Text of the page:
Acute-onset endophthalmitis is usually caused by coagulase-negative gram-positive species such as Staphylococcus epidermidis, Staphylococcus aureus, Streptococci, Enterococcus, and about 25% of all cases are caused by gram-negative species such as Pseudomonas aeruginosa. Delayed onset endophthalmitis is usually caused by Propionibacterium acnes, coagulase-negative and Corynebacterium species.1
Many of these organisms are part of the natural eyelid and nasal flora, and conditions such as blepharitis and nasolacrimal infections can increase the risk of endophthalmitis. Patients with systemic infections, diabetes and immunocompromise are also at a higher risk for infection. Bacteria can enter the eye via breaks in the sterile field from events such as improper draping and prepping of the surgical area, complex and prolonged surgeries, and inadequate sterilization of surgical equipment.7
Postoperatively, delayed wound healing can also lead to endophthalmitis. Posterior capsular tears, wound leaks, contaminated irrigation solutions and IOLs, surgeon experience, incision size and angle can all be risk factors for endophthalmitis.8
TASS can cause both corneal edema and stromal haze, as seen here. Photo: Nick Mamalis, MD
The Needle and Knife
Endophthalmitis treatment is guided by the Endophthalmitis Vitrectomy Study (EVS), which recommends an injection of intravitreal antibiotics along with either a vitreous biopsy or PPV. The injections pass the blood-retinal barrier and often achieve successful therapeutic drug levels. Typically, treatment involves vancomycin (1mg/0.1cc) and ceftazidime (2.25mg/.01cc). Concomitant steroid use to decrease inflammation remains controversial.9
The presenting visual acuity is a good predictor of final visual outcome and often aids in determining the best course of treatment:
• Hand motion or better. Treatment usually consists of a vitreous tap and injection of intravitreal antibiotics. The vitreous fluid is sent for a gram stain and culture. If the vitreous is too dense and consists of inflammatory fibrin, an aqueous sample may be obtained via an anterior chamber paracentesis. Vitreous tap cultures are positive 56% to 70% of the time, while an anterior chamber paracentesis is positive in about 40% of cases.8
• Light perception. Treatment consists of a PPV with injection of intravitreal antibiotics. The vitrectomy allows for removal of the organism, reduction of vitreous fibrin and membranes that could lead to subsequent tractional retinal detachment and improved penetration of the antibiotics. Samples of the vitreous at the time of the vitrectomy are sent for gram stain and culture.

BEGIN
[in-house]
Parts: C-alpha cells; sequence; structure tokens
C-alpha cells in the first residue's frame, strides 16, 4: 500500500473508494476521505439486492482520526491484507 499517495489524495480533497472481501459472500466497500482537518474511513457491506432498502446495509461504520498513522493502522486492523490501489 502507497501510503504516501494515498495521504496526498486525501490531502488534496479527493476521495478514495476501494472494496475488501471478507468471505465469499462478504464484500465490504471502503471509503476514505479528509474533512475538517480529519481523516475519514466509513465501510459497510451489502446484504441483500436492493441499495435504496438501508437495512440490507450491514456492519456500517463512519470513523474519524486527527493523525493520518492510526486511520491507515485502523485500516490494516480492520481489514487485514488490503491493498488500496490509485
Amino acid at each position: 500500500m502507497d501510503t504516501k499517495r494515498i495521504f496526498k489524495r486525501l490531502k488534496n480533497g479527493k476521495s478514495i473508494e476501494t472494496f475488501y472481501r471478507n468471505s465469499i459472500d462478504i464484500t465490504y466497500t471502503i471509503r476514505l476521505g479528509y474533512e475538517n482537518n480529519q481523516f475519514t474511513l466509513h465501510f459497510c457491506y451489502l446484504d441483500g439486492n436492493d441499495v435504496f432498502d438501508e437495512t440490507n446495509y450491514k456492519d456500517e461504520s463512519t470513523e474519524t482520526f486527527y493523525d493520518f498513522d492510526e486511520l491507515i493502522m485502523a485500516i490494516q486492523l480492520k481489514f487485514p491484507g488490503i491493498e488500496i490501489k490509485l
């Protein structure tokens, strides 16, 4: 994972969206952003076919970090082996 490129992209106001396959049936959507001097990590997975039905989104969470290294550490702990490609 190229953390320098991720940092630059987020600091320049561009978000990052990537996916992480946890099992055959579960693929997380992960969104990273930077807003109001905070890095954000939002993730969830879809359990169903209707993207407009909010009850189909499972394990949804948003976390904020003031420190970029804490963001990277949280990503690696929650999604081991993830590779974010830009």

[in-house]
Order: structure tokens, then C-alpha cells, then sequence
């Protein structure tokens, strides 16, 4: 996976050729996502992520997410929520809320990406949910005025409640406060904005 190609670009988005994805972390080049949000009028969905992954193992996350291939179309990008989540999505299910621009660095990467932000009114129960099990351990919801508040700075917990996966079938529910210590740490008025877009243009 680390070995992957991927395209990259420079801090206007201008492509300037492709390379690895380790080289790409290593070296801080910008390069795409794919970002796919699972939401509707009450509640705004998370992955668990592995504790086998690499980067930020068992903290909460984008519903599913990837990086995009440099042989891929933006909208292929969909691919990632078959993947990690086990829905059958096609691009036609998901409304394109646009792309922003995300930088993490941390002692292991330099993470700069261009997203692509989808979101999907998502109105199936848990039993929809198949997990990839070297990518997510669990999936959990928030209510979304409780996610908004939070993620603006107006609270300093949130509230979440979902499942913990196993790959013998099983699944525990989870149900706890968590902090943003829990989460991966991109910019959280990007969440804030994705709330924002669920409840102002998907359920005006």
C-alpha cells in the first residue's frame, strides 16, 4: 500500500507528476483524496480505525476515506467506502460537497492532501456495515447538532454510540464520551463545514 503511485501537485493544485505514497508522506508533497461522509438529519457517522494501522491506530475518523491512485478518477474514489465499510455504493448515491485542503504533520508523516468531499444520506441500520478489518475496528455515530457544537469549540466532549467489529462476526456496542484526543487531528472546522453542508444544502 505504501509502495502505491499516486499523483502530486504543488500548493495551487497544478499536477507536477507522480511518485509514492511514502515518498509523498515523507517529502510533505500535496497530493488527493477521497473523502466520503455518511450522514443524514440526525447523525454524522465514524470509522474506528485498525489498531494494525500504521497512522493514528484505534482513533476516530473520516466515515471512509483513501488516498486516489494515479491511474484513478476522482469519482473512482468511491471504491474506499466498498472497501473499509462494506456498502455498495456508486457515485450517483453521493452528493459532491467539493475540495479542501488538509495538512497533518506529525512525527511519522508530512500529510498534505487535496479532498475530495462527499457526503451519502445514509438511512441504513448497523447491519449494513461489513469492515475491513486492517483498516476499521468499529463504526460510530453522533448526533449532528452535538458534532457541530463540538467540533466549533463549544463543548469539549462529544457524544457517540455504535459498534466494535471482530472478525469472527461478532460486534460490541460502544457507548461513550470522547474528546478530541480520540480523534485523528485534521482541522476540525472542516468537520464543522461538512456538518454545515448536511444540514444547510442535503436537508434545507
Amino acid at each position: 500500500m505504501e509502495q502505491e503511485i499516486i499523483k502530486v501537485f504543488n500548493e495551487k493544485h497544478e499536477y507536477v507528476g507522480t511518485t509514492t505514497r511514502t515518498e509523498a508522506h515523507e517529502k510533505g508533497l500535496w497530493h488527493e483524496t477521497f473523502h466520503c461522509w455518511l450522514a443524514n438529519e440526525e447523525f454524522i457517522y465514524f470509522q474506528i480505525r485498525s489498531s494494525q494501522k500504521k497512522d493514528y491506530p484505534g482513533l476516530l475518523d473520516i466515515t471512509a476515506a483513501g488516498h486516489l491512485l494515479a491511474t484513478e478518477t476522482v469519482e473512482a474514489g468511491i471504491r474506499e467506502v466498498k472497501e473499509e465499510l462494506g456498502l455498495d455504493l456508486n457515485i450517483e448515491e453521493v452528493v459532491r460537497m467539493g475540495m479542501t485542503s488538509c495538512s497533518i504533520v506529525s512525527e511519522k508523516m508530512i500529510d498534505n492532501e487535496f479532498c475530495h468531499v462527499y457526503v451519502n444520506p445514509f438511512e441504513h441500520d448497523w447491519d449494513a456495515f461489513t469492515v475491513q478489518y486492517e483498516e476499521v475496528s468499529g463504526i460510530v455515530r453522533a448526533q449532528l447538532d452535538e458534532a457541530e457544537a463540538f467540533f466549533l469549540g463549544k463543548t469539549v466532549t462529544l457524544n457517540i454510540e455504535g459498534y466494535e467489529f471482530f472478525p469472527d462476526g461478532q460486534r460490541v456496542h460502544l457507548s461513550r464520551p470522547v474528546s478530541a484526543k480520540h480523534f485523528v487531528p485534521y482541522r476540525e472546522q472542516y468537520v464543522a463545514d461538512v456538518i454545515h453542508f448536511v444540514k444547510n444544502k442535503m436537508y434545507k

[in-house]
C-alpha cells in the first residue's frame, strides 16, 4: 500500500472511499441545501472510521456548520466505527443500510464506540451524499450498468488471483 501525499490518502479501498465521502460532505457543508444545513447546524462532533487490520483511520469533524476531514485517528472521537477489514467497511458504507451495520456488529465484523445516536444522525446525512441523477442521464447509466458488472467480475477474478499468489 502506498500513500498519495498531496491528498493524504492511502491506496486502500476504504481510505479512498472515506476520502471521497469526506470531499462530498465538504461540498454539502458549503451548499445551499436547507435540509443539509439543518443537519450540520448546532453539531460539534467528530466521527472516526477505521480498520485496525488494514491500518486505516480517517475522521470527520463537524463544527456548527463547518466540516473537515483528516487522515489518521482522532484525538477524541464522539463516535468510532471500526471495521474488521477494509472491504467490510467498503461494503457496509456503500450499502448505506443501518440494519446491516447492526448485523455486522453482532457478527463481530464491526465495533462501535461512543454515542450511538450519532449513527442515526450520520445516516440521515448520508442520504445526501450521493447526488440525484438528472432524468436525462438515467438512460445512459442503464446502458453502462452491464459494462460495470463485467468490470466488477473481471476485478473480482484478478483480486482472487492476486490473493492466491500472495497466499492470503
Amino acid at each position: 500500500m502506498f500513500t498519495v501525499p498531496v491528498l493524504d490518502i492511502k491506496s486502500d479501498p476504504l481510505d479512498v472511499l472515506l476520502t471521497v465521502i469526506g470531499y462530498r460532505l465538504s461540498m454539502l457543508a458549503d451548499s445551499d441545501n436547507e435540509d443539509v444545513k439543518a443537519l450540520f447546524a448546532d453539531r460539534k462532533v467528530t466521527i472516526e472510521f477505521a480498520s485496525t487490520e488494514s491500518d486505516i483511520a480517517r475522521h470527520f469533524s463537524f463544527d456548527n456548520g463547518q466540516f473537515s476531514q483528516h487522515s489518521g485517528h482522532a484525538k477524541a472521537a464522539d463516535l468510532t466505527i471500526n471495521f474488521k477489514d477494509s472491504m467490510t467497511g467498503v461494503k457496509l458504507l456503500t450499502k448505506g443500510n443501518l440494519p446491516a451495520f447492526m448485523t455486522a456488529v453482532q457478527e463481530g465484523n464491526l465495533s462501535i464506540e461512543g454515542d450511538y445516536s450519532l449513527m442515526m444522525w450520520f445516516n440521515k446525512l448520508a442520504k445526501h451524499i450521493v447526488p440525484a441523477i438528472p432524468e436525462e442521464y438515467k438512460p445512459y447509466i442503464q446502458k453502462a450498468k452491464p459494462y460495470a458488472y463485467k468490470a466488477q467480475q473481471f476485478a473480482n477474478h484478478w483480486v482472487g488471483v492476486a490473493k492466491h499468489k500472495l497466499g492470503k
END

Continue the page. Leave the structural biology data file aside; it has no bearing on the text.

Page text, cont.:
Patients with no improvement from a vitreous tap and injection should have a vitrectomy followed by repeated intravitreal antibiotic injection.8
The EVS shows that systemic antibiotic treatment has no benefit. While the antibiotics used in the study, ceftazidime and amikacin, have limited gram-positive coverage, newer fourth-generation fluoroquinolones have better efficacy and broader coverage when given systemically. Oral moxifloxacin, for example, can achieve therapeutic levels in the aqueous and vitreous in a non-inflamed human eye. A large randomized study would help to determine the efficacy of newer systemic and topical medications in the treatment of postoperative endophthalmitis.8
Optometrists are comanaging more cataract surgery patients as baby boomers continue to age. Although both are rarities, TASS and endophthalmitis are possible complications every OD must be prepared to diagnose and manage should it arise. Their similar presenting signs and symptoms may cause initial confusion, and recognizing and understanding the differences between the two conditions is the key to initiating timely and appropriate treatment and referral to save our patients’ vision.
Dr. Fluder practices at Williams Eye Institute in Merrillville, IN.
1. Progressive Surgical Solutions, LLC. TASS and Endophthalmitis. 2013.
2. Sabbagh MD, Omar Mekari. Update on Toxic Anterior Segment Syndrome. Rev Ophthalmol. March 16, 2007.
3. American Academy of Ophthalmology. TASS etiology. www.aao.org/focalpointssnippetdetail.aspx?id=35b758bf-71a0-4264-bdb6-62d4a7f5be12. Accessed January 14, 2018.
4. American Society of Cataract and Refractive Surgery. Clinical Alert: Intraocular use of epinephrine to maintain mydriasis during cataract surgery. December 13, 2017.
5. Kutty PK, Forster TS, Wood-Koob C, et al. Multistate outbreak of toxic anterior segment syndrome 2005. J Cataract Refract Surg. 2008;34(4):585-90.
6. CDC MMWR Weekly. Toxic anterior segment syndrome after cataract surgery-Maine. 2006;56(25):629-30.
7. West ES, Ashley Behrens A, McDonnell PJ, et al. The incidence of endophthalmitis after cataract surgery among the U.S. Medicare population increased between 1994 and 2001. Ophthalmology. 2005;112(8):1388-94.
8. Abelson MB, Kennedy K, Lilyestrom L. Unraveling the mystery of endophthalmitis. Rev Ophthalmol. January 24, 2008.
9. Tewari A, Shah GK. Cataract complications: the retinal perspective. Rev Ophthalmol. August 16, 2006.
10. Chaudhry IA, Al-Dhibi H, Al-Rashed W, et al. Endophthalmitis: experience from a tertiary eye care center. IntechOpen. May 8, 2013.
11. Deschênes J. Toxic Anterior Segment Syndrome (TASS). Medscape. May 3, 2017. https://emedicine.medscape.com/article/1190343. Accessed January 8, 2019.